New Supreme Court Ruling: Upholds Reform Law, Relaxes Lawyer Speech Rules

14 Mar New Supreme Court Ruling: Upholds Reform Law, Relaxes Lawyer Speech Rules

In Milavetz v. United States, 2010 WL 757616 (U.S. March 8, 2010), a unanimous U.S. Supreme Court upheld portions of the 2005 Bankruptcy Reform Act which had been challenged on constitutional grounds. Upheld were requirements that bankruptcy lawyers identify themselves as “debt relief agencies,” and that bankruptcy lawyers cannot advise clients to “load up” on new debts for the specific purpose of abusing the bankruptcy laws.
Opponents of the new law had feared that the courts would forbid bankruptcy lawyers from discussing, in any manner at all, the possibility that a client should incur new debt at the time of considering bankruptcy. For example, a potential bankruptcy client with a home mortgage having an excessive interest rate might be well advised to “incur a new debt” by refinancing into a mortgage with a low interest rate; or a potential bankruptcy client with a worn out, unreliable car, who barely makes it into work each morning, might be well advised to “incur a new debt” by financing a modestly pricednew car, to avoid losing his job over being absent from work in the event the worn out car breaks down; or a potential bankruptcy client might be well advised to “incur a new debt” byrolling high interest credit card debts into a low interest consolidation loan.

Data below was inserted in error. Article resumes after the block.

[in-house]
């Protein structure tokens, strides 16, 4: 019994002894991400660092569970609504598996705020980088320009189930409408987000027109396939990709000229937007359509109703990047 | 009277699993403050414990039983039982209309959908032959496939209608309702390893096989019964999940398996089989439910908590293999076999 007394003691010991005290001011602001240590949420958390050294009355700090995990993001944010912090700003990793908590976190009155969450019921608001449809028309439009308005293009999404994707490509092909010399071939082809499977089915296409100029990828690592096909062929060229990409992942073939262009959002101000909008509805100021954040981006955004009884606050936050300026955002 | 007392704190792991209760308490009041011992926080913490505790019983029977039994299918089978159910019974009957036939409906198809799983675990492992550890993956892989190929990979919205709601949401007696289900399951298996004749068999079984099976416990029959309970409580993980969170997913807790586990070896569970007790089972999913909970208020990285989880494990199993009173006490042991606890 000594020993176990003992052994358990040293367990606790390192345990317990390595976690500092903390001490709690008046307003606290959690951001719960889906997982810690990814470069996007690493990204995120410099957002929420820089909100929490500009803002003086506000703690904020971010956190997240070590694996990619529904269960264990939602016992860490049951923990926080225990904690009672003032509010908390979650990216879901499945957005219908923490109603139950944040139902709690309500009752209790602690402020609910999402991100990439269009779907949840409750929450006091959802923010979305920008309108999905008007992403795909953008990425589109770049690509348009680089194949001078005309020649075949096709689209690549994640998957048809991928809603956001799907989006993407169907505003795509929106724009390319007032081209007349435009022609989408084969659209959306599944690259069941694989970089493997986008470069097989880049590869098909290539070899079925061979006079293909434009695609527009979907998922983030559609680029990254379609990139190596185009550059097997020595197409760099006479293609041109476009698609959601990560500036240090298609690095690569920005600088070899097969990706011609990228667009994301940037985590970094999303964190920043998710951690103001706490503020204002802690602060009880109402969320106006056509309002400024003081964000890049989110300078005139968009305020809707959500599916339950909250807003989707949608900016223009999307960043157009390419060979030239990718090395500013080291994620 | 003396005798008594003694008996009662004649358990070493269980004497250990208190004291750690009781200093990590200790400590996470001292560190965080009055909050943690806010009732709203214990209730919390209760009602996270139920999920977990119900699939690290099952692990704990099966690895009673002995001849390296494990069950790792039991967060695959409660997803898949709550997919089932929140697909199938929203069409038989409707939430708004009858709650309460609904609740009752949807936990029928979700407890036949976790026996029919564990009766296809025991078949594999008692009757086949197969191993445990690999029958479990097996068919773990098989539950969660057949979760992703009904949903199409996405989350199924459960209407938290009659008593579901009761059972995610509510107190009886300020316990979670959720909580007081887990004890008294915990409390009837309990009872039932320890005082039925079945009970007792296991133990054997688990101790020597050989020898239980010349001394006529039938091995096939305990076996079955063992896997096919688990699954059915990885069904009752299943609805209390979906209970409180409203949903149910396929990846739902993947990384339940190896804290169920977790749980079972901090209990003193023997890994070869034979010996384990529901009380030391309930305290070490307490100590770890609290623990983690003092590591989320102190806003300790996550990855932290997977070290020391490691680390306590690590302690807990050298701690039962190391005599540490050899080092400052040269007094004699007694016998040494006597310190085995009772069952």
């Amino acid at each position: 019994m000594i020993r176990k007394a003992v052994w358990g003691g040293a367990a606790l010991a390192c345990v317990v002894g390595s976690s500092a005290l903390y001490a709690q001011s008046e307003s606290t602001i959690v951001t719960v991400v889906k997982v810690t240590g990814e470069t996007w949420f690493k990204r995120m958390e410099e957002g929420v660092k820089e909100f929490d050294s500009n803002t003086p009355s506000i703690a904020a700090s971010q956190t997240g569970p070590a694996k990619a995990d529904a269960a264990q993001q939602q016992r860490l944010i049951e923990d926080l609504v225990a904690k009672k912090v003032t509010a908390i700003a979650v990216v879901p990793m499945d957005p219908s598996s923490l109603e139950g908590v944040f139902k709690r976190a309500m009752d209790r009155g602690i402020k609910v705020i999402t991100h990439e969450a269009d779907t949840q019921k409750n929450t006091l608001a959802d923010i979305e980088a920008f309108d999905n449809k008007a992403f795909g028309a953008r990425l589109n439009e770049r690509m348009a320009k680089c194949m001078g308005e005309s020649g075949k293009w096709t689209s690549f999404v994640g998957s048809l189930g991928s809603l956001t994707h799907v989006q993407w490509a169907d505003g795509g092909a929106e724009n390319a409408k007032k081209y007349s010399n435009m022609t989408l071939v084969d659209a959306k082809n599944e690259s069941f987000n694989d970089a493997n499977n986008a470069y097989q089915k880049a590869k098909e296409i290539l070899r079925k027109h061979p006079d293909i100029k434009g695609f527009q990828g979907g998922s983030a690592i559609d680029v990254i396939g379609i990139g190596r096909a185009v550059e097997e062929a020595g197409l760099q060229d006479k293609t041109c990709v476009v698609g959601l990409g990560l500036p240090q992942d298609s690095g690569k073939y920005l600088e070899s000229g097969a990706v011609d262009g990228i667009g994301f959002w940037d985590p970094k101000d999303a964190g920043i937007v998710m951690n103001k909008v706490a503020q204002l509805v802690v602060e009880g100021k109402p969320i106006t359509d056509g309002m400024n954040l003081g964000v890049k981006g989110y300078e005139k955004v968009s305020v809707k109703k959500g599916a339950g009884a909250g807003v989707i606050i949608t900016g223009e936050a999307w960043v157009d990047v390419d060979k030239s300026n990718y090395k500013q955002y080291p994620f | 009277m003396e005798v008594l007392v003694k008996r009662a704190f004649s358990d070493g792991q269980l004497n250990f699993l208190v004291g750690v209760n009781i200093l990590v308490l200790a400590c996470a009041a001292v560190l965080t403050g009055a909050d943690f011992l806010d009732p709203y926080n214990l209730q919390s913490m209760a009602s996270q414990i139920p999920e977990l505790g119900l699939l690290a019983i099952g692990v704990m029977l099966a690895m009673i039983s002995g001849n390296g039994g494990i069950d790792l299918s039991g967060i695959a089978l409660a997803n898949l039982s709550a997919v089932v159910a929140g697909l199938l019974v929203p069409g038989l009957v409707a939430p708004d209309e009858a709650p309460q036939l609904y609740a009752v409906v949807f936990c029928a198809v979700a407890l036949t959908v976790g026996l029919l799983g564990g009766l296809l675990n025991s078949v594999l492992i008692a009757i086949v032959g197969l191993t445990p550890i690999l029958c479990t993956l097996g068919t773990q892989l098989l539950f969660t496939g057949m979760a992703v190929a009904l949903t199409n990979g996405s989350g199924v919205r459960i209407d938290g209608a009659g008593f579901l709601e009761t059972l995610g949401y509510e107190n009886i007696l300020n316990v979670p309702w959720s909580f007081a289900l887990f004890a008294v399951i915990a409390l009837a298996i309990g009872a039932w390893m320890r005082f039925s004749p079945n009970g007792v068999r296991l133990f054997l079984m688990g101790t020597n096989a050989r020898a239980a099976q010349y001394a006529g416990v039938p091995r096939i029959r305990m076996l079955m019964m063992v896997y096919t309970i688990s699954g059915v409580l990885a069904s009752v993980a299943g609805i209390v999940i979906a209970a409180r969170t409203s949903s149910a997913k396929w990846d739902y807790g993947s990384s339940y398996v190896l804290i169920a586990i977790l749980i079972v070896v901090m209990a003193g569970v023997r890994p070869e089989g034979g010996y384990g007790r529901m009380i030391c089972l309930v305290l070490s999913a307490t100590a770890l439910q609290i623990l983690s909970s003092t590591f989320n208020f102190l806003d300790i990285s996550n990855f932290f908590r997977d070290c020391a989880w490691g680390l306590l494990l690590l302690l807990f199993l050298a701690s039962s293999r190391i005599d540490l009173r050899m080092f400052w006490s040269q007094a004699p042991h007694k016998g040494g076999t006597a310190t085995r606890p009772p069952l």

In the first and third examples above, bankruptcy could possibly be avoided in the event that incurring new debt improved the client’s cash flow sufficiently. The Supreme Court held that the 2005 bankruptcy lawdid not intend to prevent lawyers from advising bankruptcy clients about non-abusive debt alternatives. It was permissible for lawyers to discuss mortgage refinancing, consolidation loans, or new car purchases with potential bankruptcy clients. What the 2005 bankruptcy law forbade, according to the court,was advising clients to incur more debt intending to discharge the new debt in a bankruptcy.
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Craig Andresen is a Minnesota bankruptcy attorney who represents both consumers and small business owners in chapter 7 and chapter 13 cases. With thirty years experience, Mr. Andresen is a frequent speaker on the topics of stopping mortgage foreclosures, and stripping off second mortgages in chapter 13. His office is located in Bloomington just across the street from the Mall of America. Call his office at (952) 831-1995 for a free consultation about protecting your rights using bankruptcy.

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